The Sunday Times at the weekend had a Panelbase poll of Scotland, their first since the general election. It doesn’t look like Westminster voting intention was asked, but they have figures for Holyrood constituency vote intention, I think the first figures we’ve had from anyone since way back in March (and the first from Panelbase since the Holyrood election in 2016). Topline figures there are SNP 42%(-5), CON 28%(+6), LAB 22%(-1), LDEM 6%(-2). These changes are from the 2016 election. The SNP continue to have a solid lead, but it’s no longer those 20 or 30 point leads we used to see back in 2016.

On Independence the topline figures were YES 40%(-1), NO 53%(nc), Don’t know 6%(nc). Changes are since June, and obviously don’t suggest any meaningful change. NO seem to have consolidated a double digit lead, not the sort of lead that couldn’t be overturned in a referendum campaign, but not the sort of lead I’d imagine would encourage Nicola Sturgeon to push for one too early.

On that question of timing for a referendum, 17% of peple would like a referendum in the immediate future, while Britain is negotiating to leave the EU, 26% would like a referendum after Britain has finishing negotiating to leave the EU, 58% don’t want one in the “next few years”. As I’ve written before, questions like this are very vulnerable to the timebands you offer, but when you add up the pro and anti answers they tend to fall in similar proportions to support for independence – those who’d like independence tend to favour a referendum on independence sometime soonish, those who don’t want independence anyway don’t particularly want a vote on it either. Full tabs for the Panelbase poll are here.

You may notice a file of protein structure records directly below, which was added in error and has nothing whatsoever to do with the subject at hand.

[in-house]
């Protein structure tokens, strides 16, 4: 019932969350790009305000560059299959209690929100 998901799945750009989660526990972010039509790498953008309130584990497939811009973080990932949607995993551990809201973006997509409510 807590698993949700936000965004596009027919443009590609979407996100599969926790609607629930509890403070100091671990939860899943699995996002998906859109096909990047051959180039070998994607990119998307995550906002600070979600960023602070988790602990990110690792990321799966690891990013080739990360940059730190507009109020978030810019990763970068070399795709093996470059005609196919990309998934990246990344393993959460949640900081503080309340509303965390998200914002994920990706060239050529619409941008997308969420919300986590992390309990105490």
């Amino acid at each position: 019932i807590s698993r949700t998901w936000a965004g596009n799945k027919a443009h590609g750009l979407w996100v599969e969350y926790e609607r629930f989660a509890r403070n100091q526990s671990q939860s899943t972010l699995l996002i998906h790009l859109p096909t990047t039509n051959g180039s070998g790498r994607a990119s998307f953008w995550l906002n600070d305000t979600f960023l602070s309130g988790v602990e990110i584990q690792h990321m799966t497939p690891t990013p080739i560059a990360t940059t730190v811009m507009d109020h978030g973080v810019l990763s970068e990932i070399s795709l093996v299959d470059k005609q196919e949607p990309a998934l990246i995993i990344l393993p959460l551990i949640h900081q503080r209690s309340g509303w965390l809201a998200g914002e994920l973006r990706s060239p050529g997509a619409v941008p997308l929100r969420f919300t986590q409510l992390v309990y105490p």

There is also a new YouGov poll of Wales, conducted for ITV and Cardiff University, and also the first since the general election. Westminster voting intention figures stand at CON 32%(-2), LAB 50%(+1), LDEM 4%(-1), Plaid 8%(-2), UKIP 3%(+1). Labour have strengthened their position marginally from what was already a very strong position.

Voting intentions for the Welsh Assembly are:
Constituency: CON 25%, LAB 43%, LDEM 5%, Plaid 19%, UKIP 4%
Regional: CON 23%, LAB 40%, LDEM 5%, Plaid 19%, UKIP 5%
According to Roger Scully if these figures were repeated at an actual Assembly election then on a uniform swing Labour would narrowly regain their majority with 31 Assembly seats.


354 Responses to “New Scottish and Welsh polling”

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  1. Hireton

    Yes, I was aware of some of the Legatum Institute’s membership.

    Katy Hayward has been very involved in blogs that seek to explore some resolution of the NI / Ireland border. I think it deplorable the way the UK government is in the process of destabilising NI

  2. “1. we have free access to the internal market along with the rest of the world;

    2. The eU has free access to the UK market which is the 5th largest in the world;

    3. The eU exports more to the UK than the uk does to to the EU and the balance of trade is in their favour;

    4.In return for them not imposing tariffs on our exports and frictionless customs they want:

    a. us not to impose tariffs on their exports to us and allow frictionless customs;and
    b. pay them for the privilege of exporting more to us than we export to them. We pay them to make money out of us. Brilliant.

    5. In a logical commercial world the EU should be paying us for entry into our market.”
    @s thomas September 16th, 2017 at 8:00 am